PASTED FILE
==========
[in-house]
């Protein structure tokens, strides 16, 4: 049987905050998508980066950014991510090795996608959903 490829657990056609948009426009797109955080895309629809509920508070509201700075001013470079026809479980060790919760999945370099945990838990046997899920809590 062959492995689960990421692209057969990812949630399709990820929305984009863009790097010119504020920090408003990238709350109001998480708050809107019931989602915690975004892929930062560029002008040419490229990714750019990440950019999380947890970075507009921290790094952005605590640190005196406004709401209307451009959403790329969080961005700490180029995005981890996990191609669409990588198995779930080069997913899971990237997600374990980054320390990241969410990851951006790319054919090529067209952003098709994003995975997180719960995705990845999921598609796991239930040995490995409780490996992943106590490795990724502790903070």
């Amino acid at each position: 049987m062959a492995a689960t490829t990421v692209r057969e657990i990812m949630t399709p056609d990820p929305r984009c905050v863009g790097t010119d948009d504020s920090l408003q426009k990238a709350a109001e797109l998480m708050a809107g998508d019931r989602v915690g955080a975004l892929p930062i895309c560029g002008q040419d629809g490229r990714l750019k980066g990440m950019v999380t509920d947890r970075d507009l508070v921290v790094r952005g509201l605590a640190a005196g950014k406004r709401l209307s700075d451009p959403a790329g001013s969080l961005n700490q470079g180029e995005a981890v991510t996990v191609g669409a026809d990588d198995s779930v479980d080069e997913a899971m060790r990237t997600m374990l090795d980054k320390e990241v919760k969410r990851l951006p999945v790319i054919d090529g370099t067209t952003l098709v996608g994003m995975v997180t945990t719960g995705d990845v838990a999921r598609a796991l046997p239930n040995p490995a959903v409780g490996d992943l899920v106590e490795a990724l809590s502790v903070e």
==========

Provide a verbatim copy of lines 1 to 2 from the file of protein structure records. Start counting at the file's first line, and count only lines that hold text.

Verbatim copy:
[in-house]
């Protein structure tokens, strides 16, 4: 049987905050998508980066950014991510090795996608959903 490829657990056609948009426009797109955080895309629809509920508070509201700075001013470079026809479980060790919760999945370099945990838990046997899920809590 062959492995689960990421692209057969990812949630399709990820929305984009863009790097010119504020920090408003990238709350109001998480708050809107019931989602915690975004892929930062560029002008040419490229990714750019990440950019999380947890970075507009921290790094952005605590640190005196406004709401209307451009959403790329969080961005700490180029995005981890996990191609669409990588198995779930080069997913899971990237997600374990980054320390990241969410990851951006790319054919090529067209952003098709994003995975997180719960995705990845999921598609796991239930040995490995409780490996992943106590490795990724502790903070």